Now, whether or not immigration laws and enforcement of such laws are fair is a different matter altogether. What I am interested in is the Hindu Right’s obsession with the Bangladeshis. A friend of mine shared an article published in the Pakistani newspaper The Dawn (Indian elections: What taking potshots at Pakistan really means)

When Giriraj Singh talks of sending all those who oppose Modi to Pakistan, he obviously does not mean the Hindus. He wants to say that if the Muslims don’t vote for the BJP, which they don’t normally, they are the enemy.

This should put in perspective how the BJP imagines a Bangladeshi to be and their distinction of a “refugee” from an “infiltrator”. It would be foolish to think that a party with a Hindutva background, a Hindu Nationalist as its Prime Ministerial candidate (whatever that means), and with clear intentions of favouring Hindu Bangladeshis over Muslims, would hold a secular and impartial view in this matter. Talking about immigration and its legality is entirely different from targeting people of a specific nationality. The latter has specific mala fide intention of targeting Muslim Bengalis in West Bengal and Assam. This fits well with the narrative of the “immigrant vote-bank” which has little substance, lots of xenophobia (which in case of Assam borders on racism) and a sprinkle of the usual fear-mongering fantasy: “they took our jobs“.

On Not Having a Good Hindu Name

I met up with a friend yesterday, who, like me, is an atheist but has a Christian last name. As often happens these days, the conversation drifted to the possibility of having Modi as prime minister. She told me about a friend of hers, who has a mixed background – Muslim father, and Christan mother. Her friend said that she was apprehensive about having a Muslim name in an India where Modi is in charge. There would be a sense of fear lurking in one’s mind. What if.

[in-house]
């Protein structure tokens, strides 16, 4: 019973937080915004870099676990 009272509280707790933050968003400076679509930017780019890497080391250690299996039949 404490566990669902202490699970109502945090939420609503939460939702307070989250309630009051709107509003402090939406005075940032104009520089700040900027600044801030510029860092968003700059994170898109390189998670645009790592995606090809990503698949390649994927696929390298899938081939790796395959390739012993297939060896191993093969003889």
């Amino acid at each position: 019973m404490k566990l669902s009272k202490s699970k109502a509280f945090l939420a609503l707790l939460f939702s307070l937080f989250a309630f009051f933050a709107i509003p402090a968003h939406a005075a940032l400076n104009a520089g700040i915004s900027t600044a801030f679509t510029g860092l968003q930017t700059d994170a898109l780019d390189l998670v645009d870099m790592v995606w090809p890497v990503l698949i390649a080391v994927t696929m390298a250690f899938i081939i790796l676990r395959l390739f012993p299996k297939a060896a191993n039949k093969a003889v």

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The Kingkiller Chronicle – A Review of Sorts

It is easier to understand if you think of it in terms of music. Sometimes a man enjoys a symphony. Elsetimes he finds a jig more suited to his taste. The same holds true for lovemaking. One type is suited to the deep cushions of a twilight forest glade. Another comes quite naturally tangled in the sheets of narrow beds upstairs in inns. Each woman is like an instrument, waiting to be learned, loved, and finely played, to have at last her own true music made.

Some might take offense at this way of seeing things, not understanding how a trouper views his music. They might think I degrade women. They might consider me callous, or boorish, or crude.

But those people do not understand love, or music, or me.

The Name of The Wind - Cover

Source – Wikipedia
Used under fair use.

That is what Kovthe, the protagonist of Patrick Rothfuss’ The Kingkiller Chronicle series has to say about women. It also sums up the how the series sees women – from the worst of the male gaze.

Is that a too harsh a judgement? I don’t think so. Our pop-culture reflects our patriarchal values. There are exceptions which are growing with time, but take any successful movie or a book and you’ll see the trend. This is even more so prominent in the sci-fi and fantasy genre whose traditional profit base have been men.

Given that background, it would be a big surprise if an author swims against the tide and risks upsetting his potential clientele. So in the two books of out of three released so far in the series you’ll find the baseline sexism and objectification and something beyond that.

The objectification is not casual, something you write down unthinkingly because of the setting of the story – in some old age in a different world where men rule the kingdoms and women exist to be wooed and won. That can be forgiven as lazy. You can’t expect an author to always pick up on the latest developments in ethics and factor them into their books.